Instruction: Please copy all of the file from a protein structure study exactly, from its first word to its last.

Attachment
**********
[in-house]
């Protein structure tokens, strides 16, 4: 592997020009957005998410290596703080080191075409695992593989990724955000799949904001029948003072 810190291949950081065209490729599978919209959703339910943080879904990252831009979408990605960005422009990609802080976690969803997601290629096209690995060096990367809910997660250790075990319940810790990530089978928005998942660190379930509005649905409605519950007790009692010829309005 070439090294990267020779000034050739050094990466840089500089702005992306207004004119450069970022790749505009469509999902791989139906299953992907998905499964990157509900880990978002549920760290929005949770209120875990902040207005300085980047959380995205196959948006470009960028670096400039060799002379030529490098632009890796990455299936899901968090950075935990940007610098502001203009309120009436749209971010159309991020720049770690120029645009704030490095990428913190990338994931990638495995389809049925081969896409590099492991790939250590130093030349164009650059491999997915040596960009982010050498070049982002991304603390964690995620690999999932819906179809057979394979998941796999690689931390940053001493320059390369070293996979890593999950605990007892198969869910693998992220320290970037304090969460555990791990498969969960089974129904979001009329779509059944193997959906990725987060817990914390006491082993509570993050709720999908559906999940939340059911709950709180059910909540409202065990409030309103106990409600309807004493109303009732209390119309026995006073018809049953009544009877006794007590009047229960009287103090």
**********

[in-house]
């Protein structure tokens, strides 16, 4: 592997020009957005998410290596703080080191075409695992593989990724955000799949904001029948003072 810190291949950081065209490729599978919209959703339910943080879904990252831009979408990605960005422009990609802080976690969803997601290629096209690995060096990367809910997660250790075990319940810790990530089978928005998942660190379930509005649905409605519950007790009692010829309005 070439090294990267020779000034050739050094990466840089500089702005992306207004004119450069970022790749505009469509999902791989139906299953992907998905499964990157509900880990978002549920760290929005949770209120875990902040207005300085980047959380995205196959948006470009960028670096400039060799002379030529490098632009890796990455299936899901968090950075935990940007610098502001203009309120009436749209971010159309991020720049770690120029645009704030490095990428913190990338994931990638495995389809049925081969896409590099492991790939250590130093030349164009650059491999997915040596960009982010050498070049982002991304603390964690995620690999999932819906179809057979394979998941796999690689931390940053001493320059390369070293996979890593999950605990007892198969869910693998992220320290970037304090969460555990791990498969969960089974129904979001009329779509059944193997959906990725987060817990914390006491082993509570993050709720999908559906999940939340059911709950709180059910909540409202065990409030309103106990409600309807004493109303009732209390119309026995006073018809049953009544009877006794007590009047229960009287103090």